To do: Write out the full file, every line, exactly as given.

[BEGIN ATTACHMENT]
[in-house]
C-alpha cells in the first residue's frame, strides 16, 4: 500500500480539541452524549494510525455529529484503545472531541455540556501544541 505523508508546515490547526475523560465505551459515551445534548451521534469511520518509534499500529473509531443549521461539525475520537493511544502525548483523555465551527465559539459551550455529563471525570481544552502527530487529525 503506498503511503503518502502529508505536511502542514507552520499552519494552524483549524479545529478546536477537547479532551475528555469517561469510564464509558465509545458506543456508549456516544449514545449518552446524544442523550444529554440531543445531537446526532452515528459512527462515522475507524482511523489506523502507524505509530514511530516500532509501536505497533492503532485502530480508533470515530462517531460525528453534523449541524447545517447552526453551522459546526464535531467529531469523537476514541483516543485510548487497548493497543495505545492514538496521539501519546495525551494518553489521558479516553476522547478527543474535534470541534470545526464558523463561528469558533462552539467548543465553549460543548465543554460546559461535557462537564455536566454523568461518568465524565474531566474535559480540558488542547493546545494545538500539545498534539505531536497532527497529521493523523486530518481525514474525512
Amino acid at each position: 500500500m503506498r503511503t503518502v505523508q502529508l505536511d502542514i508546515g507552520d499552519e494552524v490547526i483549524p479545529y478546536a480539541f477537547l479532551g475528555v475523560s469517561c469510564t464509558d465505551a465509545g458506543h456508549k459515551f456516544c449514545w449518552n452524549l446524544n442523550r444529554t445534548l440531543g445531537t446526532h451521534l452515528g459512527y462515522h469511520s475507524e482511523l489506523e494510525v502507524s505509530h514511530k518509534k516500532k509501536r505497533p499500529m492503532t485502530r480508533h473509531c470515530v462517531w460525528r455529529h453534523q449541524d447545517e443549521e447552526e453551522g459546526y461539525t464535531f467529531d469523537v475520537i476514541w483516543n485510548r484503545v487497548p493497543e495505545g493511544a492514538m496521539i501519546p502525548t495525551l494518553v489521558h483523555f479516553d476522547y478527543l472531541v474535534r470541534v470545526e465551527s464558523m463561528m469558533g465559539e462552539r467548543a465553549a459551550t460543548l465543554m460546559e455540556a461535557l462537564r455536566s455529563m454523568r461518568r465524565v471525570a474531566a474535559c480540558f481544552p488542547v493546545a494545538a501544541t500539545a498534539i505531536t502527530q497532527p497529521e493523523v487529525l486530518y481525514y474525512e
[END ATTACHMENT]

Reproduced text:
[in-house]
C-alpha cells in the first residue's frame, strides 16, 4: 500500500480539541452524549494510525455529529484503545472531541455540556501544541 505523508508546515490547526475523560465505551459515551445534548451521534469511520518509534499500529473509531443549521461539525475520537493511544502525548483523555465551527465559539459551550455529563471525570481544552502527530487529525 503506498503511503503518502502529508505536511502542514507552520499552519494552524483549524479545529478546536477537547479532551475528555469517561469510564464509558465509545458506543456508549456516544449514545449518552446524544442523550444529554440531543445531537446526532452515528459512527462515522475507524482511523489506523502507524505509530514511530516500532509501536505497533492503532485502530480508533470515530462517531460525528453534523449541524447545517447552526453551522459546526464535531467529531469523537476514541483516543485510548487497548493497543495505545492514538496521539501519546495525551494518553489521558479516553476522547478527543474535534470541534470545526464558523463561528469558533462552539467548543465553549460543548465543554460546559461535557462537564455536566454523568461518568465524565474531566474535559480540558488542547493546545494545538500539545498534539505531536497532527497529521493523523486530518481525514474525512
Amino acid at each position: 500500500m503506498r503511503t503518502v505523508q502529508l505536511d502542514i508546515g507552520d499552519e494552524v490547526i483549524p479545529y478546536a480539541f477537547l479532551g475528555v475523560s469517561c469510564t464509558d465505551a465509545g458506543h456508549k459515551f456516544c449514545w449518552n452524549l446524544n442523550r444529554t445534548l440531543g445531537t446526532h451521534l452515528g459512527y462515522h469511520s475507524e482511523l489506523e494510525v502507524s505509530h514511530k518509534k516500532k509501536r505497533p499500529m492503532t485502530r480508533h473509531c470515530v462517531w460525528r455529529h453534523q449541524d447545517e443549521e447552526e453551522g459546526y461539525t464535531f467529531d469523537v475520537i476514541w483516543n485510548r484503545v487497548p493497543e495505545g493511544a492514538m496521539i501519546p502525548t495525551l494518553v489521558h483523555f479516553d476522547y478527543l472531541v474535534r470541534v470545526e465551527s464558523m463561528m469558533g465559539e462552539r467548543a465553549a459551550t460543548l465543554m460546559e455540556a461535557l462537564r455536566s455529563m454523568r461518568r465524565v471525570a474531566a474535559c480540558f481544552p488542547v493546545a494545538a501544541t500539545a498534539i505531536t502527530q497532527p497529521e493523523v487529525l486530518y481525514y474525512e